Program Requirements

Previously, the Department required Ph.D. students first to obtain an M.A. before proceeding in the Ph.D. program. There is no longer an M.A. requirement, and the procedure of the second year review is in place. All students in the program are admitted directly to the Ph.D., and cannot apply to a terminal master’s program. Please see Section 2 below for more information about the second year review and M.A. degree.

The Ph.D. program is designed to provide familiarity with one literature in comprehensive historical and critical ways and the demonstrated ability to do comparative work in three literatures. The Ph.D. is awarded upon the successful completion of a doctoral dissertation.

The Ph.D. program requires:

Students admitted from graduate programs elsewhere will have their courses evaluated by an advisor. A maximum of two earlier courses may be approved by the Head Graduate Advisor for credit towards the ten course requirement and “coverage.”

  1. A minimum of 10 courses taken at Berkeley distributed as follows:
    • Comparative Literature 200
    • Three additional graduate courses in the Department of Comparative Literature
    • Four graduate courses in the major literature
    • One graduate course in each of the two minor literatures
  2. Completion of the second year review. No later than the fourth semester, students meet with a committee of three faculty members to review progress toward the degree and plan the remaining work required for the Ph.D. For those students who wish to continue in the Ph.D. program with a formal master’s title, a master’s examination is required at this time.
  3. Historical coverage in the major literature as demonstrated by coursework or inclusion of items on the Ph.D. reading list.
  4. Knowledge of at least three foreign languages other than English.
  5. A Qualifying Examination for which the student prepares reading lists for one major literature and two minor literatures and indicates an area of focus via a statement of interest. The examination consists of both a written and an oral portion.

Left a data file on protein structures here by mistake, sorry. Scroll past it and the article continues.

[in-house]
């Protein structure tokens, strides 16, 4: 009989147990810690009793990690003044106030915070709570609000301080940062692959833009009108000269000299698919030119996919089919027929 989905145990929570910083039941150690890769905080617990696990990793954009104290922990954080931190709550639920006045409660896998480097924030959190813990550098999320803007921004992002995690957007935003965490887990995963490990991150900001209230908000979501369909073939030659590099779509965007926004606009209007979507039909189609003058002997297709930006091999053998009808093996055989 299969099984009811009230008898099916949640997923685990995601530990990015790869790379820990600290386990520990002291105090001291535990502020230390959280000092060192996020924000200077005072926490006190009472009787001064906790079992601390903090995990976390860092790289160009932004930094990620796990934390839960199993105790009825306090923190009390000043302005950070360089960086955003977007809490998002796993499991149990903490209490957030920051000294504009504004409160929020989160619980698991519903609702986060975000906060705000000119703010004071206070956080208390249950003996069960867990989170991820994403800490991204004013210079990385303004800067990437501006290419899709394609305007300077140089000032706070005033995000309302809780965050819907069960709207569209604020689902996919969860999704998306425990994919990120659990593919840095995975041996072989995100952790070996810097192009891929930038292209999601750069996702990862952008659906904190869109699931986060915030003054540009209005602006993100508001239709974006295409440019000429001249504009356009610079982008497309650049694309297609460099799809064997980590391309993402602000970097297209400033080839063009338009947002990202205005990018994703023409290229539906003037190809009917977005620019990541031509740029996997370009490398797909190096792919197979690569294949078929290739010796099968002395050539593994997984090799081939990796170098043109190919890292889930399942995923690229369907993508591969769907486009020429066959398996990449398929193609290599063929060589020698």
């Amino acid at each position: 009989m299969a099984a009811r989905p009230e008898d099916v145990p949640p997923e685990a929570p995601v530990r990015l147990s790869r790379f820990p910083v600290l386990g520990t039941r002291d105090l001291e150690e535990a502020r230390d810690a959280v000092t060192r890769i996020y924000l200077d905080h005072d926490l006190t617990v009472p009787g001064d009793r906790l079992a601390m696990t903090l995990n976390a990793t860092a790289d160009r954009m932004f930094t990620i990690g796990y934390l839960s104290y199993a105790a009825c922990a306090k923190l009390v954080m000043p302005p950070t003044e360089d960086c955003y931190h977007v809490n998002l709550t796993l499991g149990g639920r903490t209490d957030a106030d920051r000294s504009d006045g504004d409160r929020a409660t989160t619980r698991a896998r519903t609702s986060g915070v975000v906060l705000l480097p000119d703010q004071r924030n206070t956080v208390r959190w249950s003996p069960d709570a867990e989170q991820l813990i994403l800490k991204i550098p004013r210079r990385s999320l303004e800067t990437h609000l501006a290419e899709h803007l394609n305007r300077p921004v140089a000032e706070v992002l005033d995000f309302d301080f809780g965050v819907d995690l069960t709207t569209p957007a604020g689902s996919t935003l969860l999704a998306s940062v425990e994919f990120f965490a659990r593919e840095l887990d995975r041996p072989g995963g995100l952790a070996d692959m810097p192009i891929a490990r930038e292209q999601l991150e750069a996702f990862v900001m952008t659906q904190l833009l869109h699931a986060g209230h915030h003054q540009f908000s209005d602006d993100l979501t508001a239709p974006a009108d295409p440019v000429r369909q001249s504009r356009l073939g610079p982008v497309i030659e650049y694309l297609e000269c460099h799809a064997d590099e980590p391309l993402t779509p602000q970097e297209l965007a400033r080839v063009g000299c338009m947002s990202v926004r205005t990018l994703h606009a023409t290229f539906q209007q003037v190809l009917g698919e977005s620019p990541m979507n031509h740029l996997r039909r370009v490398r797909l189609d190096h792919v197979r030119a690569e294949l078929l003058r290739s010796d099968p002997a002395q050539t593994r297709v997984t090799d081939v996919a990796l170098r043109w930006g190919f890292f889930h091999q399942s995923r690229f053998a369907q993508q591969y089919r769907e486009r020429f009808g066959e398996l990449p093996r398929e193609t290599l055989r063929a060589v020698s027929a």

6. A doctoral dissertation based on a prospectus presented the semester following successful completion of the Qualifying Examination.

Progress toward the Degree

The U.C. Berkeley Graduate Division has established a “normative time” of seven years for completion of the Ph.D. degree in Comparative Literature. Following is a recommended timetable:

  • * Second year review (and, if applicable, M.A. examination) completed by end of fourth semester
  • * Ph.D. coursework and Qualifying Examination completed by the end of the eighth semester
  • * Dissertation completed by the end of the fourteenth semester

While students are urged to stay within this timetable, the department also recognizes that there are legitimate reasons for deviating from it. Students are required to review their progress with their advisors during the enrollment period each semester, as progress toward the degree is an important factor weighed by the department when making fellowship evaluations and hiring Graduate Student Instructors.

Fellowships and Financial Aid

We try to fund as many students as possible with fellowship/teaching packages through campus-wide and departmental funding sources. All applicants should be aware of the Foreign Language and Area Studies (FLAS) fellowship, which can be applied for directly on the online graduate application. In addition, we encourage applicants  to explore outside funding opportunities such as the Mellon programs, as well as other funding sources that may be found on the internet. All students who are accepted to the program will be told, in their admission letters, all relevant details of the funding support being offered to them.

The Office of Financial Aid (201 Sproul Hall) provides information on Federally Insured Student Loans, University Loans, and Emergency Loans, as well as on Grants-in-Aid, the National Direct Student Loan Program, College Work-Study and Educational Fee Deferments.

Employment of Graduate Students

Teaching appointments provide a significant component of the financial support available to graduate students who are making good progress toward their degrees. Comparative Literature employs continuing graduate students, i.e. those who have completed at least one year in the program (although occasionally students may be offered teaching positions in their first year), as Graduate Student Instructors to teach undergraduate reading and composition courses. Students may also find employment in other language and literature departments on the Berkeley campus. Research assistantships and reader positions may also be available in Comparative Literature and other departments.